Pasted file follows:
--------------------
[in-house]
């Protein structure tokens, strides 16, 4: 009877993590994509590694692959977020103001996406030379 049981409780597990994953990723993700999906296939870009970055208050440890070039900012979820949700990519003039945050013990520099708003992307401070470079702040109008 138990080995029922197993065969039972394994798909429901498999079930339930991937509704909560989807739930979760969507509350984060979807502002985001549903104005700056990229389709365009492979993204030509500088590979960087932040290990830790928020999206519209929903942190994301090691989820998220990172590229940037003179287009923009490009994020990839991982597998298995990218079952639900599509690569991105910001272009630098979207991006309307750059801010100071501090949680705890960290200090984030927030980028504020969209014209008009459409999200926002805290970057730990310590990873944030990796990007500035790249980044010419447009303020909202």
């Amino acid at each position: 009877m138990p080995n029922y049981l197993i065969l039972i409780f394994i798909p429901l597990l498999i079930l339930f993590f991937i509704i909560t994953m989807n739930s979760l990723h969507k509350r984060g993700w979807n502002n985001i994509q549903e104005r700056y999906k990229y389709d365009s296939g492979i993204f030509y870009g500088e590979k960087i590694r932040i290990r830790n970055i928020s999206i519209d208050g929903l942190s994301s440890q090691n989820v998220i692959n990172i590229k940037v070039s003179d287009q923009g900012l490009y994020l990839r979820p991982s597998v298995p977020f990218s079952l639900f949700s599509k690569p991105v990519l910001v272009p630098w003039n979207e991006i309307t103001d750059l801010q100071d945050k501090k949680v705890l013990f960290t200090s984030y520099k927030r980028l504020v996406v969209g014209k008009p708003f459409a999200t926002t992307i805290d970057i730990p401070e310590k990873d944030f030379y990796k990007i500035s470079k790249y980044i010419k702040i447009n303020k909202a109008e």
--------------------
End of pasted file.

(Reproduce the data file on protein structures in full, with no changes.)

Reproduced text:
[in-house]
């Protein structure tokens, strides 16, 4: 009877993590994509590694692959977020103001996406030379 049981409780597990994953990723993700999906296939870009970055208050440890070039900012979820949700990519003039945050013990520099708003992307401070470079702040109008 138990080995029922197993065969039972394994798909429901498999079930339930991937509704909560989807739930979760969507509350984060979807502002985001549903104005700056990229389709365009492979993204030509500088590979960087932040290990830790928020999206519209929903942190994301090691989820998220990172590229940037003179287009923009490009994020990839991982597998298995990218079952639900599509690569991105910001272009630098979207991006309307750059801010100071501090949680705890960290200090984030927030980028504020969209014209008009459409999200926002805290970057730990310590990873944030990796990007500035790249980044010419447009303020909202």
């Amino acid at each position: 009877m138990p080995n029922y049981l197993i065969l039972i409780f394994i798909p429901l597990l498999i079930l339930f993590f991937i509704i909560t994953m989807n739930s979760l990723h969507k509350r984060g993700w979807n502002n985001i994509q549903e104005r700056y999906k990229y389709d365009s296939g492979i993204f030509y870009g500088e590979k960087i590694r932040i290990r830790n970055i928020s999206i519209d208050g929903l942190s994301s440890q090691n989820v998220i692959n990172i590229k940037v070039s003179d287009q923009g900012l490009y994020l990839r979820p991982s597998v298995p977020f990218s079952l639900f949700s599509k690569p991105v990519l910001v272009p630098w003039n979207e991006i309307t103001d750059l801010q100071d945050k501090k949680v705890l013990f960290t200090s984030y520099k927030r980028l504020v996406v969209g014209k008009p708003f459409a999200t926002t992307i805290d970057i730990p401070e310590k990873d944030f030379y990796k990007i500035s470079k790249y980044i010419k702040i447009n303020k909202a109008e």